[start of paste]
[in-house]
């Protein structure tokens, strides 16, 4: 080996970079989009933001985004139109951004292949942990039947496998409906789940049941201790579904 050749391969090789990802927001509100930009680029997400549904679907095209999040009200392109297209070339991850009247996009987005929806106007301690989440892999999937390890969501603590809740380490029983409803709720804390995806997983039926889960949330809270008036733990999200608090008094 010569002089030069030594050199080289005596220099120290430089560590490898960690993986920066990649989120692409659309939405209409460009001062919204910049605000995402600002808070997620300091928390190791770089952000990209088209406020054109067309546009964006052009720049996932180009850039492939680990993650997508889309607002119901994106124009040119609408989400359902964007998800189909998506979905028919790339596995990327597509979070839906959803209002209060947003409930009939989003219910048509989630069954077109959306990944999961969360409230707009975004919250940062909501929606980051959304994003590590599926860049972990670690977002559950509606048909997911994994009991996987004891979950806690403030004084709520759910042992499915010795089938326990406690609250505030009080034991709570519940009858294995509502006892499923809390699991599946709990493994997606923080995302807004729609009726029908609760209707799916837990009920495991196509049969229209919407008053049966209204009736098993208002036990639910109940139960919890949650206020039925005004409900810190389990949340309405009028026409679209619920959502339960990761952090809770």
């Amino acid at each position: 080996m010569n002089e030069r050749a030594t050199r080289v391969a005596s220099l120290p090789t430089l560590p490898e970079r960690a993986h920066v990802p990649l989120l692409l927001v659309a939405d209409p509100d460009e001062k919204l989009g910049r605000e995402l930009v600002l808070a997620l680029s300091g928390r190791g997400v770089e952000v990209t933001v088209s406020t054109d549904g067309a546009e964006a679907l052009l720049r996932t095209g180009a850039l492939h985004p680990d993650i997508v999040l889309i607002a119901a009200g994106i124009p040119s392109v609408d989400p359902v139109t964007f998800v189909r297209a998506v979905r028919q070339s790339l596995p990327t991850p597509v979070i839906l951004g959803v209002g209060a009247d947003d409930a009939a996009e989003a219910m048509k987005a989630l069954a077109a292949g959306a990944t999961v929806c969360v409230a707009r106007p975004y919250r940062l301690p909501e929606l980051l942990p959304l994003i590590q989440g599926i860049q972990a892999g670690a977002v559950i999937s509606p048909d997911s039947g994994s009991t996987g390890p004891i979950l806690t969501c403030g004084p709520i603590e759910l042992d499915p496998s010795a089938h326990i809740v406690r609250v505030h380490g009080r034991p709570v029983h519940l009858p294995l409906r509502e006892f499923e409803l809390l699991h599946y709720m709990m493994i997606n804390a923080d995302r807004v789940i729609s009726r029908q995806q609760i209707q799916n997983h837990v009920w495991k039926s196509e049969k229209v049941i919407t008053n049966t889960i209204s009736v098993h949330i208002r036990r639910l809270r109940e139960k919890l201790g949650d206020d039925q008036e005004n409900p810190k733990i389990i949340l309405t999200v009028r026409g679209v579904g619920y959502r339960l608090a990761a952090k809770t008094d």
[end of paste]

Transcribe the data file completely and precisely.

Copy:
[in-house]
């Protein structure tokens, strides 16, 4: 080996970079989009933001985004139109951004292949942990039947496998409906789940049941201790579904 050749391969090789990802927001509100930009680029997400549904679907095209999040009200392109297209070339991850009247996009987005929806106007301690989440892999999937390890969501603590809740380490029983409803709720804390995806997983039926889960949330809270008036733990999200608090008094 010569002089030069030594050199080289005596220099120290430089560590490898960690993986920066990649989120692409659309939405209409460009001062919204910049605000995402600002808070997620300091928390190791770089952000990209088209406020054109067309546009964006052009720049996932180009850039492939680990993650997508889309607002119901994106124009040119609408989400359902964007998800189909998506979905028919790339596995990327597509979070839906959803209002209060947003409930009939989003219910048509989630069954077109959306990944999961969360409230707009975004919250940062909501929606980051959304994003590590599926860049972990670690977002559950509606048909997911994994009991996987004891979950806690403030004084709520759910042992499915010795089938326990406690609250505030009080034991709570519940009858294995509502006892499923809390699991599946709990493994997606923080995302807004729609009726029908609760209707799916837990009920495991196509049969229209919407008053049966209204009736098993208002036990639910109940139960919890949650206020039925005004409900810190389990949340309405009028026409679209619920959502339960990761952090809770």
């Amino acid at each position: 080996m010569n002089e030069r050749a030594t050199r080289v391969a005596s220099l120290p090789t430089l560590p490898e970079r960690a993986h920066v990802p990649l989120l692409l927001v659309a939405d209409p509100d460009e001062k919204l989009g910049r605000e995402l930009v600002l808070a997620l680029s300091g928390r190791g997400v770089e952000v990209t933001v088209s406020t054109d549904g067309a546009e964006a679907l052009l720049r996932t095209g180009a850039l492939h985004p680990d993650i997508v999040l889309i607002a119901a009200g994106i124009p040119s392109v609408d989400p359902v139109t964007f998800v189909r297209a998506v979905r028919q070339s790339l596995p990327t991850p597509v979070i839906l951004g959803v209002g209060a009247d947003d409930a009939a996009e989003a219910m048509k987005a989630l069954a077109a292949g959306a990944t999961v929806c969360v409230a707009r106007p975004y919250r940062l301690p909501e929606l980051l942990p959304l994003i590590q989440g599926i860049q972990a892999g670690a977002v559950i999937s509606p048909d997911s039947g994994s009991t996987g390890p004891i979950l806690t969501c403030g004084p709520i603590e759910l042992d499915p496998s010795a089938h326990i809740v406690r609250v505030h380490g009080r034991p709570v029983h519940l009858p294995l409906r509502e006892f499923e409803l809390l699991h599946y709720m709990m493994i997606n804390a923080d995302r807004v789940i729609s009726r029908q995806q609760i209707q799916n997983h837990v009920w495991k039926s196509e049969k229209v049941i919407t008053n049966t889960i209204s009736v098993h949330i208002r036990r639910l809270r109940e139960k919890l201790g949650d206020d039925q008036e005004n409900p810190k733990i389990i949340l309405t999200v009028r026409g679209v579904g619920y959502r339960l608090a990761a952090k809770t008094d």